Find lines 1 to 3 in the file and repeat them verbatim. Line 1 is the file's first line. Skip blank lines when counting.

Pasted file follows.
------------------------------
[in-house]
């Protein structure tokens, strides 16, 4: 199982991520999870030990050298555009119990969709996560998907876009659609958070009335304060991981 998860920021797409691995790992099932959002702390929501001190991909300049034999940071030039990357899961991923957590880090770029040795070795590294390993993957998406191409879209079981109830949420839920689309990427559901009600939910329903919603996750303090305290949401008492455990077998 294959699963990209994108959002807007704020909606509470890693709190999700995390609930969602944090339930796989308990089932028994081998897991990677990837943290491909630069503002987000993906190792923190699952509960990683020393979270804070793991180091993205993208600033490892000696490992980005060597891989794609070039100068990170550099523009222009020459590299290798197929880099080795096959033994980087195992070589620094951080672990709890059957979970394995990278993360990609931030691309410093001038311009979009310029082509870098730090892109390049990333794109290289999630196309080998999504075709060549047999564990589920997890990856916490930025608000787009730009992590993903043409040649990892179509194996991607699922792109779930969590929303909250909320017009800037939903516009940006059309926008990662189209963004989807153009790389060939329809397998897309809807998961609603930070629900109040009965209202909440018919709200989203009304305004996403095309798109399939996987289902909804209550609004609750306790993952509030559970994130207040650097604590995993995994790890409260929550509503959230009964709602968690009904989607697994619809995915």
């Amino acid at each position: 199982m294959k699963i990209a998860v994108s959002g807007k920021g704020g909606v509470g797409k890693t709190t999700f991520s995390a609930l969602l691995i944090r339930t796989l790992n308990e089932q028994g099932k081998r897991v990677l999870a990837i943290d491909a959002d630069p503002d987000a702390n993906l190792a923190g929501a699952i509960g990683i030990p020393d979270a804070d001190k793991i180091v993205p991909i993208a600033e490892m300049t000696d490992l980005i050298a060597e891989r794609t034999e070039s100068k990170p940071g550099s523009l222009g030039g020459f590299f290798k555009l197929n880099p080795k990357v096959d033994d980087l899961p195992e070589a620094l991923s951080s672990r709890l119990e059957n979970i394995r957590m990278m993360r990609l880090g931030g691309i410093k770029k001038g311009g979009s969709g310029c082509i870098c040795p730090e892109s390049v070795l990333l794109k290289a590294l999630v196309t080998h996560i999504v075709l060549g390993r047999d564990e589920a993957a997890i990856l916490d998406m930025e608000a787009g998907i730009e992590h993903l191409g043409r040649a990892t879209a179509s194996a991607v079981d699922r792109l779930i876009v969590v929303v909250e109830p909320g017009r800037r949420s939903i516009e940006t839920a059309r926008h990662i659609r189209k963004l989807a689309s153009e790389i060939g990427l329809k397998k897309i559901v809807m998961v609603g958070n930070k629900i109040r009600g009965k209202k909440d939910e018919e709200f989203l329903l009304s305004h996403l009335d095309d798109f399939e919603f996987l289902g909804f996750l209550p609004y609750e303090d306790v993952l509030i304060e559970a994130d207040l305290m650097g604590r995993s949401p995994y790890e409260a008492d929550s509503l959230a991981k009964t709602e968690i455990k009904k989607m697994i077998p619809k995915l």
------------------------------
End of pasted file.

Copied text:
[in-house]
């Protein structure tokens, strides 16, 4: 199982991520999870030990050298555009119990969709996560998907876009659609958070009335304060991981 998860920021797409691995790992099932959002702390929501001190991909300049034999940071030039990357899961991923957590880090770029040795070795590294390993993957998406191409879209079981109830949420839920689309990427559901009600939910329903919603996750303090305290949401008492455990077998 294959699963990209994108959002807007704020909606509470890693709190999700995390609930969602944090339930796989308990089932028994081998897991990677990837943290491909630069503002987000993906190792923190699952509960990683020393979270804070793991180091993205993208600033490892000696490992980005060597891989794609070039100068990170550099523009222009020459590299290798197929880099080795096959033994980087195992070589620094951080672990709890059957979970394995990278993360990609931030691309410093001038311009979009310029082509870098730090892109390049990333794109290289999630196309080998999504075709060549047999564990589920997890990856916490930025608000787009730009992590993903043409040649990892179509194996991607699922792109779930969590929303909250909320017009800037939903516009940006059309926008990662189209963004989807153009790389060939329809397998897309809807998961609603930070629900109040009965209202909440018919709200989203009304305004996403095309798109399939996987289902909804209550609004609750306790993952509030559970994130207040650097604590995993995994790890409260929550509503959230009964709602968690009904989607697994619809995915």
């Amino acid at each position: 199982m294959k699963i990209a998860v994108s959002g807007k920021g704020g909606v509470g797409k890693t709190t999700f991520s995390a609930l969602l691995i944090r339930t796989l790992n308990e089932q028994g099932k081998r897991v990677l999870a990837i943290d491909a959002d630069p503002d987000a702390n993906l190792a923190g929501a699952i509960g990683i030990p020393d979270a804070d001190k793991i180091v993205p991909i993208a600033e490892m300049t000696d490992l980005i050298a060597e891989r794609t034999e070039s100068k990170p940071g550099s523009l222009g030039g020459f590299f290798k555009l197929n880099p080795k990357v096959d033994d980087l899961p195992e070589a620094l991923s951080s672990r709890l119990e059957n979970i394995r957590m990278m993360r990609l880090g931030g691309i410093k770029k001038g311009g979009s969709g310029c082509i870098c040795p730090e892109s390049v070795l990333l794109k290289a590294l999630v196309t080998h996560i999504v075709l060549g390993r047999d564990e589920a993957a997890i990856l916490d998406m930025e608000a787009g998907i730009e992590h993903l191409g043409r040649a990892t879209a179509s194996a991607v079981d699922r792109l779930i876009v969590v929303v909250e109830p909320g017009r800037r949420s939903i516009e940006t839920a059309r926008h990662i659609r189209k963004l989807a689309s153009e790389i060939g990427l329809k397998k897309i559901v809807m998961v609603g958070n930070k629900i109040r009600g009965k209202k909440d939910e018919e709200f989203l329903l009304s305004h996403l009335d095309d798109f399939e919603f996987l289902g909804f996750l209550p609004y609750e303090d306790v993952l509030i304060e559970a994130d207040l305290m650097g604590r995993s949401p995994y790890e409260a008492d929550s509503l959230a991981k009964t709602e968690i455990k009904k989607m697994i077998p619809k995915l």